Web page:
The class was a success with 60 inspectors showing up representing over 7 different regions.  Representatives from Public Health Ontario even showed up, as well as one individual from the Ministry of Health Ontario.  It was quite a turn out and I now had a platform to voice some of my concerns about these apparent new regulations that no one has even seen or heard of within our own industry.  


On our lunch break I started questioning the numerous people in the crowd about their roles within Public Health.  It took awhile but I was finally introduced to the rep from the Ministry of Health.  She had recently taken on this new role and has yet to see the draft or revisions.  It seems as though whoever had started this project the previous year has recently moved on to a different department leaving a lot of unfinished work in the hands of new people.  This was the common thread amongst many of the people I spoke too.  Public Health Ontario had admitted they have seen the revisions however they’re not close to finishing the project anytime soon.  In my opinion it seemed as though no one was ready to take the blame, or take on the challenge of moving forward.  Many of the regional inspectors voiced their frustrations as well since they base their inspections off of these guidelines and many regions are doing things a lot different.  All they want is a unified document that all inspectors could adopt and follow.  


Where does that leave us, the tattoo artists, the piercers, the business owners, trying to read the minds of the Ontario government of how we should conduct our business?  How come we weren't involved more?  Why didn’t any of us know these new guidelines were even being considered?  Why are there 36 regions with just as little knowledge about this completed project as we are?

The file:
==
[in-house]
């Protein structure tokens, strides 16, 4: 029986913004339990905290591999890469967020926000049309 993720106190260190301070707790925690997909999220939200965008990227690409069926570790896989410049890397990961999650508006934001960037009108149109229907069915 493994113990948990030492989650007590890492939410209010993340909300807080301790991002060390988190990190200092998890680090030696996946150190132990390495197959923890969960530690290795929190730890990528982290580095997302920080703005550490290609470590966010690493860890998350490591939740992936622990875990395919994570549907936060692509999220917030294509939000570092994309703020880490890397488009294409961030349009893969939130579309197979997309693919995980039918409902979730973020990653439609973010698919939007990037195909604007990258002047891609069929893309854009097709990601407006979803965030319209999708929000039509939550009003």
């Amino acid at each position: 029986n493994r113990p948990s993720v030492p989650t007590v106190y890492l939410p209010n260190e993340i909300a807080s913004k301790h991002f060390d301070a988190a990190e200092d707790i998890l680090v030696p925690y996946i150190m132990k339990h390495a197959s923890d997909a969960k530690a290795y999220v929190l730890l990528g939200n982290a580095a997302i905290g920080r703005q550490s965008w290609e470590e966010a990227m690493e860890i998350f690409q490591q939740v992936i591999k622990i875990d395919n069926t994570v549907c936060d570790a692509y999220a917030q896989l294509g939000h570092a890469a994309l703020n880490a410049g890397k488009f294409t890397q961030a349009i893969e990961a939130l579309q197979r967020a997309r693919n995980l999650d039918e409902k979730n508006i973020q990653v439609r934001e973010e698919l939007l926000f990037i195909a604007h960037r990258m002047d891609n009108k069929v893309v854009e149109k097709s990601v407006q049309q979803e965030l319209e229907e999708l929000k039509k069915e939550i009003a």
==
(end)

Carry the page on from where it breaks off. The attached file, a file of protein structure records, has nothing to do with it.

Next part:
I encourage you to reach out to your local public health unit and ask them to stand up to their superiors.  Ask them to question the next steps on how to get us all on the same page.  It’s about working together and not allowing the Ministry to just implement guidelines without even talking to the industry they're writing about.   Where is the respect?  Why were we not informed and brought into meetings to discuss potential changes about our own industry?  You'd think they would want our input right? 



I strongly believe in “Conversation vs. Confrontation”.  With the right conversations we can move forward in the right direction.  Many practitioners admit there must be some sort of guidelines within our industry before our clients or ourselves get hurt.  It’s about learning together and starting a conversation.  Let’s try and reach to those inspectors that want to see a positive change and try to connect, build trust, build relationships.  In the meantime I’ll update anyone if I hear of any movement from the Ministry or Public Health Ontario.  


Subscribe to this Blog Like on Facebook Tweet this! Share on LinkedIn